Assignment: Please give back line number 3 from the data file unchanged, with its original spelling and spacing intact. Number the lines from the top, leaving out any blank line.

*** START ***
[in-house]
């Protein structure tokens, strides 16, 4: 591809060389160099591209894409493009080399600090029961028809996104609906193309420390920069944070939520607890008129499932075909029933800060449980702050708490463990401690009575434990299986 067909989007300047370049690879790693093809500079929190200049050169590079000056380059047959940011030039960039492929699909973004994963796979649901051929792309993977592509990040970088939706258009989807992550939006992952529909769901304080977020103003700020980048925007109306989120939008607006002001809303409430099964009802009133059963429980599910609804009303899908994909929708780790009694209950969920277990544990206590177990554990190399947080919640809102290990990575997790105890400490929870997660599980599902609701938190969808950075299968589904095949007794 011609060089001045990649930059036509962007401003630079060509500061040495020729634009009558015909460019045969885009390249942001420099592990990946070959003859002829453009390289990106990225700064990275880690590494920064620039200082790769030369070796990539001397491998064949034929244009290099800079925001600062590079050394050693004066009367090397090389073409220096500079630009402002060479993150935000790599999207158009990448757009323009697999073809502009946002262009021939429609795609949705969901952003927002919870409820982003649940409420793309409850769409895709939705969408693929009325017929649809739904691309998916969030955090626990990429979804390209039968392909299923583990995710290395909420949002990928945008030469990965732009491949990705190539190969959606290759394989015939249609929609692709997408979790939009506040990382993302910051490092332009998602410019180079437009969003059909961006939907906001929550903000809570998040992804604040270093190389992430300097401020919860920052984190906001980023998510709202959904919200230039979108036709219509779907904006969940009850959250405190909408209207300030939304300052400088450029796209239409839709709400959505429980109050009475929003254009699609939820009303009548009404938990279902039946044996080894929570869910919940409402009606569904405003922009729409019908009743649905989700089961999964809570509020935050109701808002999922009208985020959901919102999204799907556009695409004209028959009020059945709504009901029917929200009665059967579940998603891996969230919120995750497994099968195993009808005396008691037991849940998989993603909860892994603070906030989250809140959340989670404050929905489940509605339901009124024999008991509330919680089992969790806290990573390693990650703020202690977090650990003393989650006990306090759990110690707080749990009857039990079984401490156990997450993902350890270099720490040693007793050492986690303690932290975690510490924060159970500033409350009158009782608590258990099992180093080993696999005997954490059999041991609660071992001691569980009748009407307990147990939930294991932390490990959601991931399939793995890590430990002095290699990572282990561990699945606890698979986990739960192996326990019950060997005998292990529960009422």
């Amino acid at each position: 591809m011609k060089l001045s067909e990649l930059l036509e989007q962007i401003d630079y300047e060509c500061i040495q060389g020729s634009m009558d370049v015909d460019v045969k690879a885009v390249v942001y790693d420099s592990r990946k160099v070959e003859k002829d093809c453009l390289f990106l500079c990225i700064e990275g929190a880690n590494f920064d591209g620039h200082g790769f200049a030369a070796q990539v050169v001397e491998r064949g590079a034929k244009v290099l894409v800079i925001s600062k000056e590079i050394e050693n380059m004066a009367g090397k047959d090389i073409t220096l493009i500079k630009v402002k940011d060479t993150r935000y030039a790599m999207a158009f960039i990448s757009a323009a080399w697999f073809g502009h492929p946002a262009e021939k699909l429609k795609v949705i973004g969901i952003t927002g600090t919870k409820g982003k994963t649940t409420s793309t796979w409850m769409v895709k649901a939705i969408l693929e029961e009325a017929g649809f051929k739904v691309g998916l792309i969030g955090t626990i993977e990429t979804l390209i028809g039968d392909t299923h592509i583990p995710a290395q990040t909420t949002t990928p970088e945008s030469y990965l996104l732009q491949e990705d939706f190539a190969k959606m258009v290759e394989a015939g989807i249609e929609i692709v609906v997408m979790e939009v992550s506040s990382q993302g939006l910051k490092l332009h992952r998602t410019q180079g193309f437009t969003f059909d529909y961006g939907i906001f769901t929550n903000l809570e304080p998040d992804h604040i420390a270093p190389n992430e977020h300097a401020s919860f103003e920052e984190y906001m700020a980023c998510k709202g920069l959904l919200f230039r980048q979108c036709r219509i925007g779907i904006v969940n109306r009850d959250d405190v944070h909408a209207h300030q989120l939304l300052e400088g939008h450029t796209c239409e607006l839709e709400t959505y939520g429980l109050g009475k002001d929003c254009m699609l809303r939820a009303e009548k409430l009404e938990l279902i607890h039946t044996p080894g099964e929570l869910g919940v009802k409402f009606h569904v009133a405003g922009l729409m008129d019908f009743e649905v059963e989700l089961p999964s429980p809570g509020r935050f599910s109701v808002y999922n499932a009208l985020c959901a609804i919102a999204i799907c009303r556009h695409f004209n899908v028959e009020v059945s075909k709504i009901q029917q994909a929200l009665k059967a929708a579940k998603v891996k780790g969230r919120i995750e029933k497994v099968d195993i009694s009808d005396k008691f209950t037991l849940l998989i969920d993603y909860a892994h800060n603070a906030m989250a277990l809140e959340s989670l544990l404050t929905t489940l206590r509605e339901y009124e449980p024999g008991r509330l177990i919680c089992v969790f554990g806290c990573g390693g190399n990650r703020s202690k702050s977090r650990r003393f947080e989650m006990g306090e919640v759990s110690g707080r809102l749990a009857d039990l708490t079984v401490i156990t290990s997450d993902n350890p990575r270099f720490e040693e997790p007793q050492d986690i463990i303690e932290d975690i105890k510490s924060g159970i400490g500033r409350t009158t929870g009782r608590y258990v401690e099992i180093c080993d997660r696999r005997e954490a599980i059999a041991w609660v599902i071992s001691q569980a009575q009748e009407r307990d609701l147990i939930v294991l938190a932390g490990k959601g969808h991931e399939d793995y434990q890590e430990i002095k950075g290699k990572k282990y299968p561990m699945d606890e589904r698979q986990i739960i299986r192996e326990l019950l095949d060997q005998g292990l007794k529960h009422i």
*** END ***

């Amino acid at each position: 591809m011609k060089l001045s067909e990649l930059l036509e989007q962007i401003d630079y300047e060509c500061i040495q060389g020729s634009m009558d370049v015909d460019v045969k690879a885009v390249v942001y790693d420099s592990r990946k160099v070959e003859k002829d093809c453009l390289f990106l500079c990225i700064e990275g929190a880690n590494f920064d591209g620039h200082g790769f200049a030369a070796q990539v050169v001397e491998r064949g590079a034929k244009v290099l894409v800079i925001s600062k000056e590079i050394e050693n380059m004066a009367g090397k047959d090389i073409t220096l493009i500079k630009v402002k940011d060479t993150r935000y030039a790599m999207a158009f960039i990448s757009a323009a080399w697999f073809g502009h492929p946002a262009e021939k699909l429609k795609v949705i973004g969901i952003t927002g600090t919870k409820g982003k994963t649940t409420s793309t796979w409850m769409v895709k649901a939705i969408l693929e029961e009325a017929g649809f051929k739904v691309g998916l792309i969030g955090t626990i993977e990429t979804l390209i028809g039968d392909t299923h592509i583990p995710a290395q990040t909420t949002t990928p970088e945008s030469y990965l996104l732009q491949e990705d939706f190539a190969k959606m258009v290759e394989a015939g989807i249609e929609i692709v609906v997408m979790e939009v992550s506040s990382q993302g939006l910051k490092l332009h992952r998602t410019q180079g193309f437009t969003f059909d529909y961006g939907i906001f769901t929550n903000l809570e304080p998040d992804h604040i420390a270093p190389n992430e977020h300097a401020s919860f103003e920052e984190y906001m700020a980023c998510k709202g920069l959904l919200f230039r980048q979108c036709r219509i925007g779907i904006v969940n109306r009850d959250d405190v944070h909408a209207h300030q989120l939304l300052e400088g939008h450029t796209c239409e607006l839709e709400t959505y939520g429980l109050g009475k002001d929003c254009m699609l809303r939820a009303e009548k409430l009404e938990l279902i607890h039946t044996p080894g099964e929570l869910g919940v009802k409402f009606h569904v009133a405003g922009l729409m008129d019908f009743e649905v059963e989700l089961p999964s429980p809570g509020r935050f599910s109701v808002y999922n499932a009208l985020c959901a609804i919102a999204i799907c009303r556009h695409f004209n899908v028959e009020v059945s075909k709504i009901q029917q994909a929200l009665k059967a929708a579940k998603v891996k780790g969230r919120i995750e029933k497994v099968d195993i009694s009808d005396k008691f209950t037991l849940l998989i969920d993603y909860a892994h800060n603070a906030m989250a277990l809140e959340s989670l544990l404050t929905t489940l206590r509605e339901y009124e449980p024999g008991r509330l177990i919680c089992v969790f554990g806290c990573g390693g190399n990650r703020s202690k702050s977090r650990r003393f947080e989650m006990g306090e919640v759990s110690g707080r809102l749990a009857d039990l708490t079984v401490i156990t290990s997450d993902n350890p990575r270099f720490e040693e997790p007793q050492d986690i463990i303690e932290d975690i105890k510490s924060g159970i400490g500033r409350t009158t929870g009782r608590y258990v401690e099992i180093c080993d997660r696999r005997e954490a599980i059999a041991w609660v599902i071992s001691q569980a009575q009748e009407r307990d609701l147990i939930v294991l938190a932390g490990k959601g969808h991931e399939d793995y434990q890590e430990i002095k950075g290699k990572k282990y299968p561990m699945d606890e589904r698979q986990i739960i299986r192996e326990l019950l095949d060997q005998g292990l007794k529960h009422i």